Trends and Current Issues
Years ago, attending college was a privilege that many people simply didn’t have. Though tuition rates were much more affordable back then, it was entirely possible to enter the workforce without a degree and to steadily rise through the ranks. Today, however, a college degree is a necessity for even entry-level positions, and even then it is difficult for recent graduates to find a job. Current tuition prices also leave students saddled with hundreds of thousands of dollars in debt.
There are currently over 5,300 colleges and universities in the United States and, collectively, they are known as the American higher-education system. Of those, there are nearly 1,500 community colleges, and each year, more than one-third of undergraduate students choose public and private two-year colleges over traditional four-year colleges and universities.
As the number of community colleges and community college students continues to rise, the greater the effect they have on the American higher-education system. Keep reading to learn about the history of community colleges and how they have changed over the years – you’ll also learn how they have affected higher education in the United States.
In this TED talk, Dr. Hanna Jaff Bosdet explains the importance of higher education.
Understanding the Importance of Higher Education
Before we get into the details of how community colleges have changed the face of the American higher-education system, let’s take a look at the importance of postsecondary education as a whole. Generally
Many people make comparisons between community colleges and “real” colleges, perpetuating the idea that a community college education is somehow less valid than one from a traditional four-year university. Community colleges have long been stigmatized but more and more students are taking to social media to proudly declare their support for this type of education. There will always be people who look down on community colleges and the students who attend them, but the truth is that the line between community college and “real” college is becoming more and more blurry.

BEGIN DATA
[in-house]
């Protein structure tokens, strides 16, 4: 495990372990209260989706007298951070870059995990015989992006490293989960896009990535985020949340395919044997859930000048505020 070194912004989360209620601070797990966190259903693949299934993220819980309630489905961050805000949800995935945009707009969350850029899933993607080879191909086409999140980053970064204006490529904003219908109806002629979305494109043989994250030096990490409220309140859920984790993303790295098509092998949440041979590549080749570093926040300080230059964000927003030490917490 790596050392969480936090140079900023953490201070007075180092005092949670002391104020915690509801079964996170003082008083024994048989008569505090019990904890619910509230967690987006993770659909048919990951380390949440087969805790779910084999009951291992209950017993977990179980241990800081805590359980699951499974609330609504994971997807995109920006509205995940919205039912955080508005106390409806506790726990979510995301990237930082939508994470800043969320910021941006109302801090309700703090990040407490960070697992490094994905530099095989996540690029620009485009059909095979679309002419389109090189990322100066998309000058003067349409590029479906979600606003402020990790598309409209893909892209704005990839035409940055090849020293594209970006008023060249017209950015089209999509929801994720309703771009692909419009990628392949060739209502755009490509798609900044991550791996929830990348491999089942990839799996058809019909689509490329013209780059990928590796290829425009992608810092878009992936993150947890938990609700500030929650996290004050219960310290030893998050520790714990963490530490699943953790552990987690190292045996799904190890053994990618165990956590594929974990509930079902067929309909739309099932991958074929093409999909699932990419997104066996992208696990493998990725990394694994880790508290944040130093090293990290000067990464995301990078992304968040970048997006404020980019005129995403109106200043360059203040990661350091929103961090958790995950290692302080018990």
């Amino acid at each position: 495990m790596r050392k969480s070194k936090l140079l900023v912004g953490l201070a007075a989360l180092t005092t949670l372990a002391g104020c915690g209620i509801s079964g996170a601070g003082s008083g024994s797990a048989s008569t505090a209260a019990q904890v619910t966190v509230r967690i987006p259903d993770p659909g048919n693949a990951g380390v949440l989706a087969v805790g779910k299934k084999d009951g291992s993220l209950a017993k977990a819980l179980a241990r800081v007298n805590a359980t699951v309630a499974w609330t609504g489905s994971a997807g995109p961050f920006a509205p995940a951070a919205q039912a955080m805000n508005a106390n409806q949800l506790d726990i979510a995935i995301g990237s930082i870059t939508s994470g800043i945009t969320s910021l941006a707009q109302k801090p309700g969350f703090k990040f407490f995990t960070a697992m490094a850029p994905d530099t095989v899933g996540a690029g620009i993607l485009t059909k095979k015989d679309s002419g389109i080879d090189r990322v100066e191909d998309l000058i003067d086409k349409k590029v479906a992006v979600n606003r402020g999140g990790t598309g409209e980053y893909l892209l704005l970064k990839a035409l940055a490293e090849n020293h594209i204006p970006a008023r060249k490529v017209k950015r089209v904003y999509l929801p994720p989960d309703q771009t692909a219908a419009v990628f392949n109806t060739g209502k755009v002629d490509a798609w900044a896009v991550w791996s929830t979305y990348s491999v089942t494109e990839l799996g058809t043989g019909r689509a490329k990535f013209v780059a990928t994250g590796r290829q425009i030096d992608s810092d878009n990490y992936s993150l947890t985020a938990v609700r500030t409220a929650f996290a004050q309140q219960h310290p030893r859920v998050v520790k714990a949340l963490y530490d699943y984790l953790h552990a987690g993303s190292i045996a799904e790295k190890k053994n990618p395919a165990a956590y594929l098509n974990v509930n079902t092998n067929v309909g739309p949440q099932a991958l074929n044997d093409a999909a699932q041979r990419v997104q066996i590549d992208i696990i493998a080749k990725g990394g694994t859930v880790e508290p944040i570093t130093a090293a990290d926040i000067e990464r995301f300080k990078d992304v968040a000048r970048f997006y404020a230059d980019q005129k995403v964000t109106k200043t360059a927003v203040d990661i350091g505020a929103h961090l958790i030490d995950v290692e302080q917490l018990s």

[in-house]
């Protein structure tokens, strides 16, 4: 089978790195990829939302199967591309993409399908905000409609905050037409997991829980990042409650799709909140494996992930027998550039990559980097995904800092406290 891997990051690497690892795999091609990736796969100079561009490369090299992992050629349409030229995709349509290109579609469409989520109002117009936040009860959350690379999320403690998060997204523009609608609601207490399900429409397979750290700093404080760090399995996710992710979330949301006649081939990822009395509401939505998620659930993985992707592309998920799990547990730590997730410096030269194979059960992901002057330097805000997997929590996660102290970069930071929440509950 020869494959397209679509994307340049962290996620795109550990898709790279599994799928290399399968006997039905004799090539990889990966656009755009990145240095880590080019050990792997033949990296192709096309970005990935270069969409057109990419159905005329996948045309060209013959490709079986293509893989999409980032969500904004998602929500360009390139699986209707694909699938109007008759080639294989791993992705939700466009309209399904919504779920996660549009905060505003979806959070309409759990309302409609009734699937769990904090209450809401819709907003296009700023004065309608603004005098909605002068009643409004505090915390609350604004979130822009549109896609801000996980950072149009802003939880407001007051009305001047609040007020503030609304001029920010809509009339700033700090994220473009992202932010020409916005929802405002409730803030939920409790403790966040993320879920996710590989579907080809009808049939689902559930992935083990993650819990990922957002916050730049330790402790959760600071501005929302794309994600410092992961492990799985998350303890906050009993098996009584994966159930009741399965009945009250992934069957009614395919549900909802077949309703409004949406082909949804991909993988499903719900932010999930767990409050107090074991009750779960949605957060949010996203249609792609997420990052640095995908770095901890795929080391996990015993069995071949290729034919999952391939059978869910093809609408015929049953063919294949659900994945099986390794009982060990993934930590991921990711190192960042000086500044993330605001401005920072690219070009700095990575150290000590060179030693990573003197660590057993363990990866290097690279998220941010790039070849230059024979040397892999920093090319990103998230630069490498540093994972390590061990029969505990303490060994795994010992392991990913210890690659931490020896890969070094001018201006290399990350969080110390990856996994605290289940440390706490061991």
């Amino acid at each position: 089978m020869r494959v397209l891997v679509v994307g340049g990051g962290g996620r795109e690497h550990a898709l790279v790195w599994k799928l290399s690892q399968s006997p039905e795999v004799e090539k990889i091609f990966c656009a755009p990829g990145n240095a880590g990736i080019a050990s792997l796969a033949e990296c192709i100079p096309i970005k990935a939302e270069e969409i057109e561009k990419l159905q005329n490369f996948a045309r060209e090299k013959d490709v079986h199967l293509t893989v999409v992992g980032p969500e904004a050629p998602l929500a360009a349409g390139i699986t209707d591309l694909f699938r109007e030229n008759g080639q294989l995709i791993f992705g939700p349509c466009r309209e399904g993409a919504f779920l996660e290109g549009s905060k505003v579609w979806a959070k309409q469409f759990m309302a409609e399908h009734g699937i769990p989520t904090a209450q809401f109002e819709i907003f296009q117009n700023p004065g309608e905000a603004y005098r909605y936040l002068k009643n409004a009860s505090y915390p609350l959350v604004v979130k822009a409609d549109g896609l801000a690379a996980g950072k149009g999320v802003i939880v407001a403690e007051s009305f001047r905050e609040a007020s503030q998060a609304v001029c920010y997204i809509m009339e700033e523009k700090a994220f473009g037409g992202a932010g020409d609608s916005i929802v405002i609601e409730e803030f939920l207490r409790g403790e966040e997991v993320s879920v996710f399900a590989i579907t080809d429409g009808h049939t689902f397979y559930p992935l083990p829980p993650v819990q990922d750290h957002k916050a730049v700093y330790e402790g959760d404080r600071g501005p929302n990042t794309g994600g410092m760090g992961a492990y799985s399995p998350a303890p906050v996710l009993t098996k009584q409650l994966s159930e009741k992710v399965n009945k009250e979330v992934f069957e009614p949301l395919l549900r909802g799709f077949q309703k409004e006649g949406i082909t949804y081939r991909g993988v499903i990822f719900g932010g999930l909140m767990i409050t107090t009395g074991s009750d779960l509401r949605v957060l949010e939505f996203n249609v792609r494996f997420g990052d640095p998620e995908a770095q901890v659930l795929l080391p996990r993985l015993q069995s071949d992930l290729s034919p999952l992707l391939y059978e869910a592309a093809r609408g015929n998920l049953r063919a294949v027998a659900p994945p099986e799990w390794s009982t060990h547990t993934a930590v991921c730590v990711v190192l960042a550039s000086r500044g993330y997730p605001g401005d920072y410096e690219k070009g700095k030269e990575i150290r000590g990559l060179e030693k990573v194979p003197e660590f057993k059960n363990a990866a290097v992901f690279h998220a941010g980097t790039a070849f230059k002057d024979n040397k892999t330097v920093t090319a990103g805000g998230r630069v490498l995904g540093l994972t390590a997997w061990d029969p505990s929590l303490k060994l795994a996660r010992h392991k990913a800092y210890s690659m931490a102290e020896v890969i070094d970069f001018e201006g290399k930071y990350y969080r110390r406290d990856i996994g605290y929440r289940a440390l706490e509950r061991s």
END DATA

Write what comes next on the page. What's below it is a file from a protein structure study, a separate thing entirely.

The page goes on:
Overview of Recent Posts on Social Media
Both community colleges and traditional four-year universities are a type of higher education, but many people make an unfavorable comparison between the two. Though there are many who think that a community college degree is somehow less valuable than one attained at a private college or state university, many community college students are proud of their educational choices. Here are some posts from social media in the spring of 2017 that show a trend toward greater support for community colleges and the students who attend them:
On June 3, Twitter user Alexis Isabel posted, “I hate seeing people be ashamed to be going to community college. College is college. I’m proud of everyone who is trying their best.”
On June 3, Twitter user @TKVSH posted, “Ya’ll shaming people for going to a community college instead of a university?? In this economy?????”
On June 1, Twitter user Brady Bates posted, “Why do people say ‘there’s nothing wrong
- Blended courses
- Online asynchronous courses
- MOOCs (Massive Open Online Courses)
- Blended Courses
Tuition is usually a lot cheaper at a community college than it is at a four-year college or university. You can save money by taking classes at a community college, and even if you transfer to another college for a higher degree, those first few years of education will cost you less at the community college. Two years at a four-year school could cost you $40,000 but those same two years at a community college may cost half that or less! This option is great for recent high school graduates, adult students, and returning college students who need more education and training but do not have a lot of funds.